Nigeria: The Elusive Minimum Wage

15 October 2019
opinion

Abuja — It may be recalled that on May 14, the federal government inaugurated a relativity and consequential adjustment committee which incidentally created a sub-committee that is to work out the template on the adjustment of 'public labour force' salaries.

However, the implementation of the new minimum wage is being barricaded with minor relativity and consequential adjustments. Recently, the Nigeria Governors' Forum (NGF) made a declaration that they cannot afford to pay what they don't have, acknowledging that even though it is consequential to make this adjustment in salaries of workers at the lower levels, it will harm the economy.

Well, history has documented that the demand for the increase in minimum wage started in 1947 - when workers staged the famous 45 days general working strike for the Cost of Leaving Allowance (COLA). But agreements reached with federal government were seldom implemented or always distorted during implementation.

All over the world salary increase in the public sector is underlined by the principle of equity and the need to bridge social inequality in the face of economic and social gaps amongst citizens of a country. The minimum wage saga has been in the news and has created so much clamour that workers are getting more apprehensive.

Similarly, there has been outcry that civil servants in Nigeria earn appallingly low wages, while Nigerian political office holders earn one of the biggest wages in the world- according to analysts. However, the Nigerian Labour Congress (NLC) has since the 18 April 2019, when the new minimum wage was signed into law by President Muhammadu Buhari, been at odds with the federal government over its proper implementation.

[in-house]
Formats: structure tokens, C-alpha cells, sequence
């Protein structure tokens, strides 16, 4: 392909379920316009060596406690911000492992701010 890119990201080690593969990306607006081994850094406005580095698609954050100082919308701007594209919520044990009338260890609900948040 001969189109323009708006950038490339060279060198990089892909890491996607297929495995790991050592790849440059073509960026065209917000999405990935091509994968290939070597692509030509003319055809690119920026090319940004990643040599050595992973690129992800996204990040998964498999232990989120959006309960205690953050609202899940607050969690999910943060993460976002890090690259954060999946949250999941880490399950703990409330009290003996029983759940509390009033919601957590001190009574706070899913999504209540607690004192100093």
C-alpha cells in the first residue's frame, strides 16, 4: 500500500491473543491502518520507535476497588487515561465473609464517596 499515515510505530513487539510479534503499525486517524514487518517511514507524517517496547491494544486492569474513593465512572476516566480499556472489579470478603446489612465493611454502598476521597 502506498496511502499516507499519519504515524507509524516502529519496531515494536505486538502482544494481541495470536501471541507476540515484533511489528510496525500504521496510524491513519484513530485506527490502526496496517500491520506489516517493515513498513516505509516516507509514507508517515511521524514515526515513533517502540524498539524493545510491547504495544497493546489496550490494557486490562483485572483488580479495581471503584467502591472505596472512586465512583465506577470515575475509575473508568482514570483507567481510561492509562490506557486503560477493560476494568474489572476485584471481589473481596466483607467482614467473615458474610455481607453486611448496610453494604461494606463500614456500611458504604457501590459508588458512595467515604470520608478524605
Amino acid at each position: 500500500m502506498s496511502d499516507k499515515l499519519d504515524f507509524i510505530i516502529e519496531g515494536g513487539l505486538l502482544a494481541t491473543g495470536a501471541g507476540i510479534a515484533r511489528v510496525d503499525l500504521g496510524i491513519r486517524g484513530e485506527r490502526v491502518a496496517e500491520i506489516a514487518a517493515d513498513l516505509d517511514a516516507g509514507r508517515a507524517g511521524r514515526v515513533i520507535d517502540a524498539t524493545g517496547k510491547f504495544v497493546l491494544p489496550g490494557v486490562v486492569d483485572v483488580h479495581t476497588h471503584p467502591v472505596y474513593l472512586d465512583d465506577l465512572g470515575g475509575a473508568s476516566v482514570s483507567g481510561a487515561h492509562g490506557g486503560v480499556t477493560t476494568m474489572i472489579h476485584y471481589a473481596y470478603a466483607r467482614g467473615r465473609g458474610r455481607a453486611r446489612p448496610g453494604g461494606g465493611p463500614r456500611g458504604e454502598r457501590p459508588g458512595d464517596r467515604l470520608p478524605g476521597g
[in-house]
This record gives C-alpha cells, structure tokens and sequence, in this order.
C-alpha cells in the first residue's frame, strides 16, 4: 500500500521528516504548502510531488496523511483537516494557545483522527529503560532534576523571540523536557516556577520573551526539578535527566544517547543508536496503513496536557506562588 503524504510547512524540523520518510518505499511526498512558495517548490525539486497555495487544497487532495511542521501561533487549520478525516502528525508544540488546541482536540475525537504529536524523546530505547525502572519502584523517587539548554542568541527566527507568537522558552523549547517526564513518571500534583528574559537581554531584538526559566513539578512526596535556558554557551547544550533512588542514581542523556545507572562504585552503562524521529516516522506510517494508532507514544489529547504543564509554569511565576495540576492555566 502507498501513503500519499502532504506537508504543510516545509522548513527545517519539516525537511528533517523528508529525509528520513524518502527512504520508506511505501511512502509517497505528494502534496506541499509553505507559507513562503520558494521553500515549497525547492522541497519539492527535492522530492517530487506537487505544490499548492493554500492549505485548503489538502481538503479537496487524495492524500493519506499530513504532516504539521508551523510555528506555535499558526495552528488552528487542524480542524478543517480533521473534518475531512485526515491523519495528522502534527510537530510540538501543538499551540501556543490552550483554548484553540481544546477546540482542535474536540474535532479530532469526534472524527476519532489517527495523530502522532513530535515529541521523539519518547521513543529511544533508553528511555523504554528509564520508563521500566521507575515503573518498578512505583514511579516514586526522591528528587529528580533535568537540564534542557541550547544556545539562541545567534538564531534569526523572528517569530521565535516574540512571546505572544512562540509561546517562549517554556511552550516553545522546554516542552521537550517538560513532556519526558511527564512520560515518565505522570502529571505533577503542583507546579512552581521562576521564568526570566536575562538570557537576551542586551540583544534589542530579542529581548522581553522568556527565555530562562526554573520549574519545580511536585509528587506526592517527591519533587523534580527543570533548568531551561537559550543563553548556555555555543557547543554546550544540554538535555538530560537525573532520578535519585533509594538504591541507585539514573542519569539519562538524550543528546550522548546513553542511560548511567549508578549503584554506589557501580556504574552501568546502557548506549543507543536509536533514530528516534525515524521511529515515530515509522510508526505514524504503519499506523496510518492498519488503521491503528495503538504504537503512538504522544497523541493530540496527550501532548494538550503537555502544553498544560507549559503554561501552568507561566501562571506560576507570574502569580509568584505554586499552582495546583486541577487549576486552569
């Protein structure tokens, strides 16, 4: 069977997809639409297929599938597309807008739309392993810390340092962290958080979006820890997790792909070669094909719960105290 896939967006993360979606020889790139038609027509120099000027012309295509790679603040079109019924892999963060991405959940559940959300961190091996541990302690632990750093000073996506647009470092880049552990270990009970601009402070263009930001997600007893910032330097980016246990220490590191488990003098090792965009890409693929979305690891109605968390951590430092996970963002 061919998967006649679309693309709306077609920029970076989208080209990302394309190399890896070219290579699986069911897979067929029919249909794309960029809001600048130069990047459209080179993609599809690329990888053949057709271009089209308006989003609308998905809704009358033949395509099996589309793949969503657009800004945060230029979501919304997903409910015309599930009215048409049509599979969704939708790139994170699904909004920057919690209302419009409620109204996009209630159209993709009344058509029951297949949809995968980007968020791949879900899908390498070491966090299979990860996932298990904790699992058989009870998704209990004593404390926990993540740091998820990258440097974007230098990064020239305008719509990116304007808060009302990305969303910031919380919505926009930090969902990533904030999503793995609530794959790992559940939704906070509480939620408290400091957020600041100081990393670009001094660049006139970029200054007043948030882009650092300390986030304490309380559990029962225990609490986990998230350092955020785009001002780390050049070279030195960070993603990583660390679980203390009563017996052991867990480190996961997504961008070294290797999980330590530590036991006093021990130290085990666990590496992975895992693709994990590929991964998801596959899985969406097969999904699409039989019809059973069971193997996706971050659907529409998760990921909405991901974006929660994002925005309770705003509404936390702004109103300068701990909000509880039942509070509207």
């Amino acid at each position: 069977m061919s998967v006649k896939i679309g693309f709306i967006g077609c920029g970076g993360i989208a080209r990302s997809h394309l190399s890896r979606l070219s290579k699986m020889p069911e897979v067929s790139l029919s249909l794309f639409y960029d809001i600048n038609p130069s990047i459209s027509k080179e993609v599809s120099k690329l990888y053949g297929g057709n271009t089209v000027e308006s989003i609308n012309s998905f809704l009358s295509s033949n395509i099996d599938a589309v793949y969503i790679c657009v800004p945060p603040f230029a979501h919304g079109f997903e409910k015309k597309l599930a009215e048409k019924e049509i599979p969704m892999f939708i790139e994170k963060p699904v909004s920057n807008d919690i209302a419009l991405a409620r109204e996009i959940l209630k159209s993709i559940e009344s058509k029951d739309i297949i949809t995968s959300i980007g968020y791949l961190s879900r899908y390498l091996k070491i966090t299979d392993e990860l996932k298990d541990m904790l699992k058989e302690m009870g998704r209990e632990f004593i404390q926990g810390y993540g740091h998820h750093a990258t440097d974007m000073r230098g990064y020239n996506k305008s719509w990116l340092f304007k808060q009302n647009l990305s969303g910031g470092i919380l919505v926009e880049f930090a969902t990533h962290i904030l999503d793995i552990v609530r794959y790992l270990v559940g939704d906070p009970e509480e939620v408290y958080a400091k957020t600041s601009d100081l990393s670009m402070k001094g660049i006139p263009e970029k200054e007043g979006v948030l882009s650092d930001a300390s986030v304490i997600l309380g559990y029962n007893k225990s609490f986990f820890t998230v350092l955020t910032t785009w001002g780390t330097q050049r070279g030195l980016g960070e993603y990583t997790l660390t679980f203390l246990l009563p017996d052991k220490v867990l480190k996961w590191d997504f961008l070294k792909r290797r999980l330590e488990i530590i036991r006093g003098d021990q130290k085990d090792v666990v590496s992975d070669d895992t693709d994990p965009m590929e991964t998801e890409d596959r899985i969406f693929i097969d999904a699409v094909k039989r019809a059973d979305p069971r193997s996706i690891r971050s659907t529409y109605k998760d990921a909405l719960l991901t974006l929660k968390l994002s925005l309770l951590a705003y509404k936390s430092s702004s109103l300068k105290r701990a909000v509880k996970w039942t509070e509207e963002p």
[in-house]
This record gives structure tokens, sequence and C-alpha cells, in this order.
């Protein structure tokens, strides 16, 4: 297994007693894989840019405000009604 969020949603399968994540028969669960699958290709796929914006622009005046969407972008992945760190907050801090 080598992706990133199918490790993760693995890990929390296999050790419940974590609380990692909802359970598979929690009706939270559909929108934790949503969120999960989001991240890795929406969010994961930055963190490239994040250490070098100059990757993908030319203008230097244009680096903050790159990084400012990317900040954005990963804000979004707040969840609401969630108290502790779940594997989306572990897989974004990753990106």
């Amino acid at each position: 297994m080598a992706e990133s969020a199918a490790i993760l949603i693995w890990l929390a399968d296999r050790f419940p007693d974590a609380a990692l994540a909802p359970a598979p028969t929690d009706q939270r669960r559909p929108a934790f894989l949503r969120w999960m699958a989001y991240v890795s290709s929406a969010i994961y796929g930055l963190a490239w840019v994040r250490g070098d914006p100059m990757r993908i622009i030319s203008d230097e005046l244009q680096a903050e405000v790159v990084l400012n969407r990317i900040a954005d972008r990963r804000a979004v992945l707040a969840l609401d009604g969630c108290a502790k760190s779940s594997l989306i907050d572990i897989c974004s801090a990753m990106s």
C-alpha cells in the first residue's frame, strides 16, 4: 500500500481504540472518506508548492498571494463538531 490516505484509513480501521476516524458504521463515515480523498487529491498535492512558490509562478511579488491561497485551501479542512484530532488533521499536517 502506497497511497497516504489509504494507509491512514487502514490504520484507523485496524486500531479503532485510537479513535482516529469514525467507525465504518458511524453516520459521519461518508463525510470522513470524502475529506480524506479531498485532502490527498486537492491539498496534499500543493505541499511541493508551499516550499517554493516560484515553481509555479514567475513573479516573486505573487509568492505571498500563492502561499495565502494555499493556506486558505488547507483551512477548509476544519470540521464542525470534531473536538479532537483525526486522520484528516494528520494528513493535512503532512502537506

In such view, the new minimum wage of N30,000 is to replace the former N18,000 and to set a new track in the interest of the least paid workers who can be said to be the most economically vulnerable. But the new wage is yet to be implemented as a result of vague disagreements and has in turn made it elusive to certain extent.

· This is because the federal government on its own part has offered to pay 5.5 per cent to those at levels 15 to 17 and 10 per cent increase to workforces at grade levels 07 to 14, and the civil service unions have rejected the FGs' offer. On their part, the union wants an increment of 25 per cent in the salary of the upper level's employees and 30 per cent for grade levels 7 to 14 employees.

· There have been several accusations and dismay from the congress, particularly the National Executive Council (NEC), directed towards the federal government for its failure to implement the demands which has consequentially led to the delay of the implementation of the new N30,000 national minimum wage.

Meanwhile, the federal government on its part has assured the organized labour that the tripartite committee on the National Minimum Wage would conclude its negotiation before the expiration of the 14-day ultimatum. Both the organised labour and the government should come to a compromise.

Isah Ismaila Gagarawa writes from Abuja

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